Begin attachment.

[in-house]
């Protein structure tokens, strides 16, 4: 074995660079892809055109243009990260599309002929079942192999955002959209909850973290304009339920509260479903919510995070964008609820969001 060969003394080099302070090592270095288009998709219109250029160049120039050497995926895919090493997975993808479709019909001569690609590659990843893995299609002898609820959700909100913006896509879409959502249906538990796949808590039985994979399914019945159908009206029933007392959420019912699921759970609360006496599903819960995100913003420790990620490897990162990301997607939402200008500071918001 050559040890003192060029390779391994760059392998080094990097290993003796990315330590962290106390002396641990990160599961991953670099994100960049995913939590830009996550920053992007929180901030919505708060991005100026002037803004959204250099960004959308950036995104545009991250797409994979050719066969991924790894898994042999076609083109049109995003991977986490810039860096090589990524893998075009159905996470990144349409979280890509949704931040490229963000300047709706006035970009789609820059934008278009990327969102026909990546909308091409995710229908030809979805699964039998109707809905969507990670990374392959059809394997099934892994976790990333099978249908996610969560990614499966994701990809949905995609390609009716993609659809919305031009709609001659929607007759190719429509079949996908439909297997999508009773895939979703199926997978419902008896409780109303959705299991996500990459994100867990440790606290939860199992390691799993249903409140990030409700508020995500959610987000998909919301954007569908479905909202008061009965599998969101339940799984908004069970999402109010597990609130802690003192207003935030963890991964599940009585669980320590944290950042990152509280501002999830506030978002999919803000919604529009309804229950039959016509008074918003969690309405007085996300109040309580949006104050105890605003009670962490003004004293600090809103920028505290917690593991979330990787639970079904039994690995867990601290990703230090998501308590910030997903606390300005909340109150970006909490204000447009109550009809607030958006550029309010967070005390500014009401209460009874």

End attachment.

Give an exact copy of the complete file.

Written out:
[in-house]
């Protein structure tokens, strides 16, 4: 074995660079892809055109243009990260599309002929079942192999955002959209909850973290304009339920509260479903919510995070964008609820969001 060969003394080099302070090592270095288009998709219109250029160049120039050497995926895919090493997975993808479709019909001569690609590659990843893995299609002898609820959700909100913006896509879409959502249906538990796949808590039985994979399914019945159908009206029933007392959420019912699921759970609360006496599903819960995100913003420790990620490897990162990301997607939402200008500071918001 050559040890003192060029390779391994760059392998080094990097290993003796990315330590962290106390002396641990990160599961991953670099994100960049995913939590830009996550920053992007929180901030919505708060991005100026002037803004959204250099960004959308950036995104545009991250797409994979050719066969991924790894898994042999076609083109049109995003991977986490810039860096090589990524893998075009159905996470990144349409979280890509949704931040490229963000300047709706006035970009789609820059934008278009990327969102026909990546909308091409995710229908030809979805699964039998109707809905969507990670990374392959059809394997099934892994976790990333099978249908996610969560990614499966994701990809949905995609390609009716993609659809919305031009709609001659929607007759190719429509079949996908439909297997999508009773895939979703199926997978419902008896409780109303959705299991996500990459994100867990440790606290939860199992390691799993249903409140990030409700508020995500959610987000998909919301954007569908479905909202008061009965599998969101339940799984908004069970999402109010597990609130802690003192207003935030963890991964599940009585669980320590944290950042990152509280501002999830506030978002999919803000919604529009309804229950039959016509008074918003969690309405007085996300109040309580949006104050105890605003009670962490003004004293600090809103920028505290917690593991979330990787639970079904039994690995867990601290990703230090998501308590910030997903606390300005909340109150970006909490204000447009109550009809607030958006550029309010967070005390500014009401209460009874």